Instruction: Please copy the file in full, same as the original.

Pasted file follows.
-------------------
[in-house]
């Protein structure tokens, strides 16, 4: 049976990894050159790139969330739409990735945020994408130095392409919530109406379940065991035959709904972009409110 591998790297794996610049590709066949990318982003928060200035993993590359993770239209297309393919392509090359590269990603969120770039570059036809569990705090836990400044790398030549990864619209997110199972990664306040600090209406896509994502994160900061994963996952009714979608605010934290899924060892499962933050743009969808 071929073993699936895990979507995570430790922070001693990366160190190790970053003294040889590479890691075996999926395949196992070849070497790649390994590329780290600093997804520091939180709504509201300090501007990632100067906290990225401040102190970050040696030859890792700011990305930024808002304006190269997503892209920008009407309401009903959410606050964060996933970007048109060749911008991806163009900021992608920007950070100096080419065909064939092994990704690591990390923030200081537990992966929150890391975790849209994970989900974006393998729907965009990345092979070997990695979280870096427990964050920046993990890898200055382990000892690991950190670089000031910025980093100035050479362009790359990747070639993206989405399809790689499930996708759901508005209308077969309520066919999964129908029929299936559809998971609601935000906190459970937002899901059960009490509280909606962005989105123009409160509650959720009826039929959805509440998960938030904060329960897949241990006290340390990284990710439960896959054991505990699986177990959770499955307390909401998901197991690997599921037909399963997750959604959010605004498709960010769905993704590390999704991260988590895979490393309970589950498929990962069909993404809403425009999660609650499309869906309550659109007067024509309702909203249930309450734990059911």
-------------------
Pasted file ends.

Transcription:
[in-house]
């Protein structure tokens, strides 16, 4: 049976990894050159790139969330739409990735945020994408130095392409919530109406379940065991035959709904972009409110 591998790297794996610049590709066949990318982003928060200035993993590359993770239209297309393919392509090359590269990603969120770039570059036809569990705090836990400044790398030549990864619209997110199972990664306040600090209406896509994502994160900061994963996952009714979608605010934290899924060892499962933050743009969808 071929073993699936895990979507995570430790922070001693990366160190190790970053003294040889590479890691075996999926395949196992070849070497790649390994590329780290600093997804520091939180709504509201300090501007990632100067906290990225401040102190970050040696030859890792700011990305930024808002304006190269997503892209920008009407309401009903959410606050964060996933970007048109060749911008991806163009900021992608920007950070100096080419065909064939092994990704690591990390923030200081537990992966929150890391975790849209994970989900974006393998729907965009990345092979070997990695979280870096427990964050920046993990890898200055382990000892690991950190670089000031910025980093100035050479362009790359990747070639993206989405399809790689499930996708759901508005209308077969309520066919999964129908029929299936559809998971609601935000906190459970937002899901059960009490509280909606962005989105123009409160509650959720009826039929959805509440998960938030904060329960897949241990006290340390990284990710439960896959054991505990699986177990959770499955307390909401998901197991690997599921037909399963997750959604959010605004498709960010769905993704590390999704991260988590895979490393309970589950498929990962069909993404809403425009999660609650499309869906309550659109007067024509309702909203249930309450734990059911």